“Given the consistent pattern of the juries acquitting the accused in cases where these are Security Forces personnel and the victims are Tamils, it is better to go for a Trial-at-Bar in which the judge gives the verdict,” Sumanthiran told Express on Sunday.
In the case of trial by jury, the jury does not have to give reasons for its verdict but in the case of a Trial-at-Bar, the judge will have to give reasons. In a Trial-at-Bar, there are three judges.
In trials under ordinary law, there is a provision for the accused to seek a Sinhalese-speaking, or a Tamil-speaking or an English-speaking jury, which can be used to get a particular kind of verdict in a communally charged or a politically sensitive context, Sumanthiran said.
In the famous Kumarapuram massacre case, six army officers were accused of massacring 26 unarmed Tamil civilians of Kumarapuram in Kiliveddi in Trincomalee on February 11, 1996. The victims included six women, five men and 13 children.
The initial hearings in this case were held in Muttur, a Tamil area in Trincomalee. Eye witnesses identified the army personnel who were then serving at the Dehiwatte camp in Trincomalee. But citing the war situation, the case was transferred to Anuradhapura High Court in a Sinhalese area, where proceedings commenced after 20 years.
The accused were indicted by the Attorney General on 101 separate charges. But in July 2016, the Jury consisting of six Sinhalese declared the six accused not guilty. All six army Corporals were acquitted of all charges by the Anuradhapura High Court Judge Manjula Thilakaratne.
Impact on UNHRC
Commenting on the issue, Northern Provincial Councilor M.K Sivajilingam had said that the acquittal had badly disappointed the Tamil people, who were fighting for justice in many such cases.
“The Anuradhapura High Court Judge has delivered this judgment despite the victims identifying the perpetrators. This clearly shows that justice cannot be expected in a local judicial mechanism. This has further intensified the call for an international investigation into war crimes,” he said.
The survivors of the massacre and the families of the victims urged President Maithripala Sirisena to reopen the case and retry the accused before a Trial-at-Bar. Following this the State went to the Court of Appeal where it is pending.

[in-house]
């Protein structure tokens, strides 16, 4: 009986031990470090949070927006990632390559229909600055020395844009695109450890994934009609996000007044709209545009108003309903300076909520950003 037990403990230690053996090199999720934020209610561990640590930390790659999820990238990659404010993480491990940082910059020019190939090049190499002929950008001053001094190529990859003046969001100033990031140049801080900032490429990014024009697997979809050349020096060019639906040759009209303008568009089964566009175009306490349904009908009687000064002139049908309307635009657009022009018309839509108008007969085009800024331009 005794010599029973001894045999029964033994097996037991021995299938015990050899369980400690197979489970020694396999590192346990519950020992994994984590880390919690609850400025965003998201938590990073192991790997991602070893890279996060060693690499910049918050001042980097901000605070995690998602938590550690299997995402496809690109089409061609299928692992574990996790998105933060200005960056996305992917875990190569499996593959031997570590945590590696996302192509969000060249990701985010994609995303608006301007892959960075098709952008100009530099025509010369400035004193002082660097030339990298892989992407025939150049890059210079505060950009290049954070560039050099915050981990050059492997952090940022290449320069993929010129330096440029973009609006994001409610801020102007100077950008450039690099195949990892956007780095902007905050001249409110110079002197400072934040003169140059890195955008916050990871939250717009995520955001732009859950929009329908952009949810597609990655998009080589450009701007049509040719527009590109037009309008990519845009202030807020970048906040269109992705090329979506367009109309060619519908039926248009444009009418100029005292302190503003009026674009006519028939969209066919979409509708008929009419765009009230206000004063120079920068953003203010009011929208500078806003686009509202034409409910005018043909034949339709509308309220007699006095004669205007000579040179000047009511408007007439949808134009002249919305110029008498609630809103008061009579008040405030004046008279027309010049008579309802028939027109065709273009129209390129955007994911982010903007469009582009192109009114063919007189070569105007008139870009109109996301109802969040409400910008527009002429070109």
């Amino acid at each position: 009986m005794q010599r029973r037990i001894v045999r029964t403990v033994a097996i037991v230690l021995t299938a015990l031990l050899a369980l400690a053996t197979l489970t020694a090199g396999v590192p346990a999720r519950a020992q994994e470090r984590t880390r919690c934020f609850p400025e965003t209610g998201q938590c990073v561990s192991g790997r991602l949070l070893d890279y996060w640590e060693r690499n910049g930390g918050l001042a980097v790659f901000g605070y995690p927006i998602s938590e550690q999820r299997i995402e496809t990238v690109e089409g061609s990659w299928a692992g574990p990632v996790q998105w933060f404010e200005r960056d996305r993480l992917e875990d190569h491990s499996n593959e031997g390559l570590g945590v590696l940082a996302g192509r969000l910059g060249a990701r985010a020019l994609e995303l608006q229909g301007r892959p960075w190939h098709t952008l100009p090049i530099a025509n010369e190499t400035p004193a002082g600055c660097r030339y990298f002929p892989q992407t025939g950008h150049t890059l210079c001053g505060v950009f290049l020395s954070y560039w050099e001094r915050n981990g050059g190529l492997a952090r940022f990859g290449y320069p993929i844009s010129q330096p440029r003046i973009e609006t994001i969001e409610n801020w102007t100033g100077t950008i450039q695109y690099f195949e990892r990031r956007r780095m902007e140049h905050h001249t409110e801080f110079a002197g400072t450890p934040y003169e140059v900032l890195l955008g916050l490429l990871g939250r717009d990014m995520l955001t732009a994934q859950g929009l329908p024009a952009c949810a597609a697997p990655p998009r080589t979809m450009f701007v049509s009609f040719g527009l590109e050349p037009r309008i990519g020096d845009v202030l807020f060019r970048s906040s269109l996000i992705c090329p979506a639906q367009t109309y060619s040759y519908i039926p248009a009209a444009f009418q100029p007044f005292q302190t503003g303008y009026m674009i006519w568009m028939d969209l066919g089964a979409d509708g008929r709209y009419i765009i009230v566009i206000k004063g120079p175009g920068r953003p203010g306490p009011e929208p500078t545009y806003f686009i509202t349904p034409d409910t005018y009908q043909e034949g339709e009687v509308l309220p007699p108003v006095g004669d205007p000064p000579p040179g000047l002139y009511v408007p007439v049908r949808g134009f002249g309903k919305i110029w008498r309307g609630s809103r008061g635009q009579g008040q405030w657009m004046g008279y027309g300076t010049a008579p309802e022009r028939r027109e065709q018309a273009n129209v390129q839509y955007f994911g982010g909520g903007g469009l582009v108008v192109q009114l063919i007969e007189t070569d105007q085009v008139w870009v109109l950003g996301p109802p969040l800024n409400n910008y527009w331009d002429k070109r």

Asked if the acquittal in the Raviraj case would figure in the proceedings of the UN Human Rights Council (UNHRC) in Geneva in Mach 2017, Sumanthiran said that it would strengthen the Tamils’ demand for an international judicial mechanism to try war crimes cases.
The Minister for National Languages and Dialogue Mano Ganeshan said that the conduct of the Attorney General in this case was disappointing and the issue of getting justice in trials in Sri Lanka will figure in the UNHRC session in March next.
One of the lawyers who appeared for the aggrieved party in the Raviraj assassination case, said that there are other structural issues in the Sri Lankan judicial system which need to be addressed to get a fair trial.
One of them is the non-recognition of “command responsibility” for any action taken on the ground by junior personnel.
He said that it is more important to know who commanded an action or under whose watch an action had taken place than to know who pulled trigger. If a commander had not taken steps to prevent a wrong action or had not punished a subordinate for wrong doing, he becomes responsible for the action and is liable to be punished. But in the Sri Lankan system, command responsibility is not recognized, the lawyer said.